Becky Simkovich woke up on the morning of Nov. 8 excited to begin the Jewish month of Kislev, which is traditionally marked by the theme of bringing light into darkness and the celebration of Chanukah. She then learned of the mass shooting at the Borderline Bar and Grill in Thousand Oaks, California, that left 13 people dead.
“I got into my car and heard about the shooting and it shook me,” explained the Kemp Mill, Maryland, resident, pediatric occupational therapist, and mom of two. “It just felt like it was one horrible thing after another and I wanted to create a way to help generate good feelings, good energy and kindness, and move it throughout the community.”
Simkovich had the idea of creating a calendar that would challenge people to do one small act of kindness each day and reached out to longtime friend and fellow Kemp Mill resident Sarah Sicherman.
“My immediate response to Becky was ‘yes, definitely,’ as there is no doubt that doing kind things is what the world needs right now,” explained Sicherman, who has worked as the managing director at Ignite: Action, a local marketing agency that focuses on purpose-driven campaigns, for two years. “We went back and forth throughout the day developing content and brainstorming on how we can make it appeal to everyone, regardless of if they were Jewish or not Jewish. Kindness is a Jewish value but it’s also a human value.”
Sicherman enlisted the help of graphic designer Adina Moses, also of Kemp Mill, to put together the calendar and website; on Nov. 9 the #KislevisforKindness campaign was officially launched on Facebook. Sicherman and Simkovich used their large social networks and connections at local Federations, synagogue boards, and schools to get the word out about their campaign for kindness.
Upon seeing the overwhelming response to the campaign and calendar, the two created an email newsletter to send people a daily act of kindness in their inbox as well as a #KislevisforKindness Facebook group where participants can post about potential opportunities for kindness and share their own photos of their good deeds. To date, the #KislevisforKindness website has had more than 3,800 visitors, 250 members in the Facebook group, and nearly 200 newsletter subscribers.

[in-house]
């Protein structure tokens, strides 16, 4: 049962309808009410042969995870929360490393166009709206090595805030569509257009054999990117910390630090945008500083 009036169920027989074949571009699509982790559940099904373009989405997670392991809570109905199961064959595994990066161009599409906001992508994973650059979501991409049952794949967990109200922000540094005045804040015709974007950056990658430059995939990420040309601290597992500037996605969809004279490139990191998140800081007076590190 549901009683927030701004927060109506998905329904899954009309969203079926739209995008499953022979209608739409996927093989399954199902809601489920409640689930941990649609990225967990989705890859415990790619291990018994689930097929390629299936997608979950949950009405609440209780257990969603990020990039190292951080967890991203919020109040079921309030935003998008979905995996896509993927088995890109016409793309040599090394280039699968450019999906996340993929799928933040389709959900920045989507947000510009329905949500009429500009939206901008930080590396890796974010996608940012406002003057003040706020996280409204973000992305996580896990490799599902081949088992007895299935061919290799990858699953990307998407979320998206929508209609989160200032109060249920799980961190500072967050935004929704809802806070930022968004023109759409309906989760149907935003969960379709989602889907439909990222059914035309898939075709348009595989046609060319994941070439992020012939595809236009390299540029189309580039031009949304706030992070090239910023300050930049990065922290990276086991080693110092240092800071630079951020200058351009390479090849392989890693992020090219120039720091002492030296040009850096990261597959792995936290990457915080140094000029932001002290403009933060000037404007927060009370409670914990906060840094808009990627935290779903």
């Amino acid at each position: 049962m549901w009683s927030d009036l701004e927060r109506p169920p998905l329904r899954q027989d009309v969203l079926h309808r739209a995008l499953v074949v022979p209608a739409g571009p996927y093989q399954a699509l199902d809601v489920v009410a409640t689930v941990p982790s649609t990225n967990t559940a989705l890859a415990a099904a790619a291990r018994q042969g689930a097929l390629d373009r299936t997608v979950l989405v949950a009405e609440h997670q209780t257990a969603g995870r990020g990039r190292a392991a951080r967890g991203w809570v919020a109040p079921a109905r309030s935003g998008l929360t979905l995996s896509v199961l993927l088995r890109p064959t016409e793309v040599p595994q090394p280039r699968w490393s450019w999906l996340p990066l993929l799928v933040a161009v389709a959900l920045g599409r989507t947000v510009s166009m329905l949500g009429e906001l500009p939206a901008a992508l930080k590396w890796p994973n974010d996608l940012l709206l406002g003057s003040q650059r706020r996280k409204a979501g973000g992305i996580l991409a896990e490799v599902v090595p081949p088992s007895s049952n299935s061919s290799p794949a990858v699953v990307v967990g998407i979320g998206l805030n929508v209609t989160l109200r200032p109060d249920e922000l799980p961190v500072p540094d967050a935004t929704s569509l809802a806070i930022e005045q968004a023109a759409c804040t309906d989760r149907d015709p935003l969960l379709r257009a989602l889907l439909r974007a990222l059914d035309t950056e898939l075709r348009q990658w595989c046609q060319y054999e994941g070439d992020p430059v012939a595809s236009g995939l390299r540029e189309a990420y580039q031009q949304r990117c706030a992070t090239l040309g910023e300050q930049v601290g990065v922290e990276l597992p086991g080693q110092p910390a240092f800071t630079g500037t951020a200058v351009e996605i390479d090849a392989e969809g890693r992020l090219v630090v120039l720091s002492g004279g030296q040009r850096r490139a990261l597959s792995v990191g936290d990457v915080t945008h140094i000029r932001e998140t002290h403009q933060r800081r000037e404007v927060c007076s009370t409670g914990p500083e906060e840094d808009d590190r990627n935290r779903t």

“We’re amazed by how quickly it has spread and how much enthusiasm there has been,” said Simkovich. “Right away we had people saying yes, we’re in it, let’s do this.”
Kemp Miller Shuli Tropp explained that she made the decision to have her family participate in #KislevisforKindness to not only spread happiness (and lots of homemade cookies) and joy in the community, but also as an educational moment for her four daughters.
“This campaign is a great opportunity to talk to my kids about how blessed we are and how we need to make sure we are kind and help people around us,” said Tropp, who along with other Maryland area families provided a Thanksgiving meal for residents at the National Center for Children and Families in Bethesda. “My kids have been really into it and ask about the next day’s kindness.”
Moving beyond the Maryland and DC area, the #KislevisforKindness campaign has been adapted to fit multiple synagogues, Chabads, schools, and universities across the nation including Chicago, New York, New Jersey, and Pittsburgh.
Most notably, The Hillel Academy of Pittsburgh chose to take on the #KislevisforKindness campaign to honor the memory of the victims from the Oct. 27 Tree of Life Synagogue shooting. Additionally, they asked 10 other schools to take on the challenge with them and help spread the message of the campaign across the state.
“They wanted to do good deeds and honor the memory of the people they had lost in their community. It was really amazing and they just had this really exciting energy,” said Simkovich.
With the end of the month of Kislev in sight, the two are already working on keeping the energy from the campaign going.
“We’d like to continue to create more partnerships both within and outside of our community and we want to set up more regular ways to do kindness. We’re also thinking about a curriculum-based program about Kislev and this theme of kindness and want to find ways where we can make it part of the way we educate our children,” explained Simkovich.
On a personal level, the #KislevisforKindness campaign showed both Sicherman and Simkovich how easy and important it is to be kind.
“The campaign has helped me and others realize how easy it is to make these small acts of kindness a part of your everyday life,” said Sicherman. “Our biggest goal was to have kindness become a part of the everyday mindset and as we move out of this month of Kislev I’m confident that we were successful in this.”
“When we did the post on that first evening, one of the reasons it was so successful was because after the shootings in Pittsburgh and then California people were looking for something to connect to,” explained Simkovich. “The campaign was an easy way for people to find this connection and the next step was putting clicks and likes into action to see kindness happening. It’s fun and inspiring to know that small thoughts and actions can actually turn into a big movement. It’s beautiful and encouraging.”
To learn more about #KislevisforKindness, visit kislevisforkindness.com
By Emily Minton
Emily Minton is a freelance journalist and copy editor in Washington, D.C.